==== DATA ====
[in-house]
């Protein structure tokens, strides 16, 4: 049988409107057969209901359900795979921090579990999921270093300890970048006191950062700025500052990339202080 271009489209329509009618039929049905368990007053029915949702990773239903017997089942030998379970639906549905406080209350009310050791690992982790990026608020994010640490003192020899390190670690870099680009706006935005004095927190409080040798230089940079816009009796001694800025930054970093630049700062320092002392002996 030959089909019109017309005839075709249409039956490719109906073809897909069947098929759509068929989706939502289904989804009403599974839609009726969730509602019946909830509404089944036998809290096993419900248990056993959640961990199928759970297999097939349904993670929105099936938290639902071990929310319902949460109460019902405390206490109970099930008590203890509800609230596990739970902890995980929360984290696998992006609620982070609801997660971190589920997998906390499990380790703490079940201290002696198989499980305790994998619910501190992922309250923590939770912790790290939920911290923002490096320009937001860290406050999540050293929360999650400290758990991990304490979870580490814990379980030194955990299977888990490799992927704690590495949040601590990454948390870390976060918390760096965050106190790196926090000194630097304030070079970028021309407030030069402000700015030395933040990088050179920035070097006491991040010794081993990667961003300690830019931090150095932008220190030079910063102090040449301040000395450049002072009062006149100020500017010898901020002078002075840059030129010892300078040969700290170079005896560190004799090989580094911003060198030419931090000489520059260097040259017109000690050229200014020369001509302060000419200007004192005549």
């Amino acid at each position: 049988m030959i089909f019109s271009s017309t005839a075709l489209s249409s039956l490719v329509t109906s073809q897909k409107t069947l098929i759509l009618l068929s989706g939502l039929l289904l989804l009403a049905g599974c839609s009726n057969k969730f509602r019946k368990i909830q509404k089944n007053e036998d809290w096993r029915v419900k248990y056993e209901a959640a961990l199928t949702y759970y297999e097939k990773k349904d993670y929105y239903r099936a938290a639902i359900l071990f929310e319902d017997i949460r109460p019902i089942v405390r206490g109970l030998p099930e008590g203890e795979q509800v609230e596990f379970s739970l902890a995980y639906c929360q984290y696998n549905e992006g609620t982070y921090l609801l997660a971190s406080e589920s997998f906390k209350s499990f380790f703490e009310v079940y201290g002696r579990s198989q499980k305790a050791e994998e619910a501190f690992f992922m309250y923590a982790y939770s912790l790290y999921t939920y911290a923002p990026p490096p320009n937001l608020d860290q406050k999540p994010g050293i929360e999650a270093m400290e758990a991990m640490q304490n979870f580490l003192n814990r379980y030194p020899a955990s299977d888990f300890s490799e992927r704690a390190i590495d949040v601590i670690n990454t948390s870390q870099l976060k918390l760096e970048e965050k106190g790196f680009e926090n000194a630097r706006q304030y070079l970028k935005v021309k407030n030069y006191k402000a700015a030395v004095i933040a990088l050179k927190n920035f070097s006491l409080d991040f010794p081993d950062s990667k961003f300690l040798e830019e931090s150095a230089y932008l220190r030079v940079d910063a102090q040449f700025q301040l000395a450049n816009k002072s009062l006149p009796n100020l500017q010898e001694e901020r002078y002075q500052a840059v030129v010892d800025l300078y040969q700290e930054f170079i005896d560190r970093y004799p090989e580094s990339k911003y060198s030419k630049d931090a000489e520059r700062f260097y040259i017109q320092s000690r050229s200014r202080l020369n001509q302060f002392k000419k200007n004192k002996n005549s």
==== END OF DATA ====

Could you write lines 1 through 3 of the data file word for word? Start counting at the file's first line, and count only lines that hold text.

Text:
[in-house]
């Protein structure tokens, strides 16, 4: 049988409107057969209901359900795979921090579990999921270093300890970048006191950062700025500052990339202080 271009489209329509009618039929049905368990007053029915949702990773239903017997089942030998379970639906549905406080209350009310050791690992982790990026608020994010640490003192020899390190670690870099680009706006935005004095927190409080040798230089940079816009009796001694800025930054970093630049700062320092002392002996 030959089909019109017309005839075709249409039956490719109906073809897909069947098929759509068929989706939502289904989804009403599974839609009726969730509602019946909830509404089944036998809290096993419900248990056993959640961990199928759970297999097939349904993670929105099936938290639902071990929310319902949460109460019902405390206490109970099930008590203890509800609230596990739970902890995980929360984290696998992006609620982070609801997660971190589920997998906390499990380790703490079940201290002696198989499980305790994998619910501190992922309250923590939770912790790290939920911290923002490096320009937001860290406050999540050293929360999650400290758990991990304490979870580490814990379980030194955990299977888990490799992927704690590495949040601590990454948390870390976060918390760096965050106190790196926090000194630097304030070079970028021309407030030069402000700015030395933040990088050179920035070097006491991040010794081993990667961003300690830019931090150095932008220190030079910063102090040449301040000395450049002072009062006149100020500017010898901020002078002075840059030129010892300078040969700290170079005896560190004799090989580094911003060198030419931090000489520059260097040259017109000690050229200014020369001509302060000419200007004192005549």
């Amino acid at each position: 049988m030959i089909f019109s271009s017309t005839a075709l489209s249409s039956l490719v329509t109906s073809q897909k409107t069947l098929i759509l009618l068929s989706g939502l039929l289904l989804l009403a049905g599974c839609s009726n057969k969730f509602r019946k368990i909830q509404k089944n007053e036998d809290w096993r029915v419900k248990y056993e209901a959640a961990l199928t949702y759970y297999e097939k990773k349904d993670y929105y239903r099936a938290a639902i359900l071990f929310e319902d017997i949460r109460p019902i089942v405390r206490g109970l030998p099930e008590g203890e795979q509800v609230e596990f379970s739970l902890a995980y639906c929360q984290y696998n549905e992006g609620t982070y921090l609801l997660a971190s406080e589920s997998f906390k209350s499990f380790f703490e009310v079940y201290g002696r579990s198989q499980k305790a050791e994998e619910a501190f690992f992922m309250y923590a982790y939770s912790l790290y999921t939920y911290a923002p990026p490096p320009n937001l608020d860290q406050k999540p994010g050293i929360e999650a270093m400290e758990a991990m640490q304490n979870f580490l003192n814990r379980y030194p020899a955990s299977d888990f300890s490799e992927r704690a390190i590495d949040v601590i670690n990454t948390s870390q870099l976060k918390l760096e970048e965050k106190g790196f680009e926090n000194a630097r706006q304030y070079l970028k935005v021309k407030n030069y006191k402000a700015a030395v004095i933040a990088l050179k927190n920035f070097s006491l409080d991040f010794p081993d950062s990667k961003f300690l040798e830019e931090s150095a230089y932008l220190r030079v940079d910063a102090q040449f700025q301040l000395a450049n816009k002072s009062l006149p009796n100020l500017q010898e001694e901020r002078y002075q500052a840059v030129v010892d800025l300078y040969q700290e930054f170079i005896d560190r970093y004799p090989e580094s990339k911003y060198s030419k630049d931090a000489e520059r700062f260097y040259i017109q320092s000690r050229s200014r202080l020369n001509q302060f002392k000419k200007n004192k002996n005549s």